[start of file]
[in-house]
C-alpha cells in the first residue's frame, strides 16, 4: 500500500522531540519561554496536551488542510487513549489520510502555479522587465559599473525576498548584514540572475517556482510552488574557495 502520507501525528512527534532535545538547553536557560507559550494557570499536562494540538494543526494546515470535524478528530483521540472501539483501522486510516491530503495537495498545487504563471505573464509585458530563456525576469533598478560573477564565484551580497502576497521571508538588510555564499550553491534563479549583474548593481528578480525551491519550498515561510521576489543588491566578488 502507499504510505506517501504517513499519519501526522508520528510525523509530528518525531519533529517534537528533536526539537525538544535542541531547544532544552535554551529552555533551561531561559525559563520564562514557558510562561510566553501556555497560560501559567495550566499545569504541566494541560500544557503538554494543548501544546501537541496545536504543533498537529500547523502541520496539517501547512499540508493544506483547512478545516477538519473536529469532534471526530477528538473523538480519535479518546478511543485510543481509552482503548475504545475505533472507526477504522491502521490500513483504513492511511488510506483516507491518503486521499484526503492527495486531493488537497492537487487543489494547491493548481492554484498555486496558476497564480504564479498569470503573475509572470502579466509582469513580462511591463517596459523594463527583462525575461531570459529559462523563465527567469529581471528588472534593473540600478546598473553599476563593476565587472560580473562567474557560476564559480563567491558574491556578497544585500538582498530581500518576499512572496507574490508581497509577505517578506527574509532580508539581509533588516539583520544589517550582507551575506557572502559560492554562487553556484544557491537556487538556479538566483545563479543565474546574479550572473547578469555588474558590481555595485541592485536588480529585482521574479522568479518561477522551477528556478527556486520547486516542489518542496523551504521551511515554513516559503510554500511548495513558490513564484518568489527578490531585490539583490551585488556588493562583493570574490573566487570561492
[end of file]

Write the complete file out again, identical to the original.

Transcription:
[in-house]
C-alpha cells in the first residue's frame, strides 16, 4: 500500500522531540519561554496536551488542510487513549489520510502555479522587465559599473525576498548584514540572475517556482510552488574557495 502520507501525528512527534532535545538547553536557560507559550494557570499536562494540538494543526494546515470535524478528530483521540472501539483501522486510516491530503495537495498545487504563471505573464509585458530563456525576469533598478560573477564565484551580497502576497521571508538588510555564499550553491534563479549583474548593481528578480525551491519550498515561510521576489543588491566578488 502507499504510505506517501504517513499519519501526522508520528510525523509530528518525531519533529517534537528533536526539537525538544535542541531547544532544552535554551529552555533551561531561559525559563520564562514557558510562561510566553501556555497560560501559567495550566499545569504541566494541560500544557503538554494543548501544546501537541496545536504543533498537529500547523502541520496539517501547512499540508493544506483547512478545516477538519473536529469532534471526530477528538473523538480519535479518546478511543485510543481509552482503548475504545475505533472507526477504522491502521490500513483504513492511511488510506483516507491518503486521499484526503492527495486531493488537497492537487487543489494547491493548481492554484498555486496558476497564480504564479498569470503573475509572470502579466509582469513580462511591463517596459523594463527583462525575461531570459529559462523563465527567469529581471528588472534593473540600478546598473553599476563593476565587472560580473562567474557560476564559480563567491558574491556578497544585500538582498530581500518576499512572496507574490508581497509577505517578506527574509532580508539581509533588516539583520544589517550582507551575506557572502559560492554562487553556484544557491537556487538556479538566483545563479543565474546574479550572473547578469555588474558590481555595485541592485536588480529585482521574479522568479518561477522551477528556478527556486520547486516542489518542496523551504521551511515554513516559503510554500511548495513558490513564484518568489527578490531585490539583490551585488556588493562583493570574490573566487570561492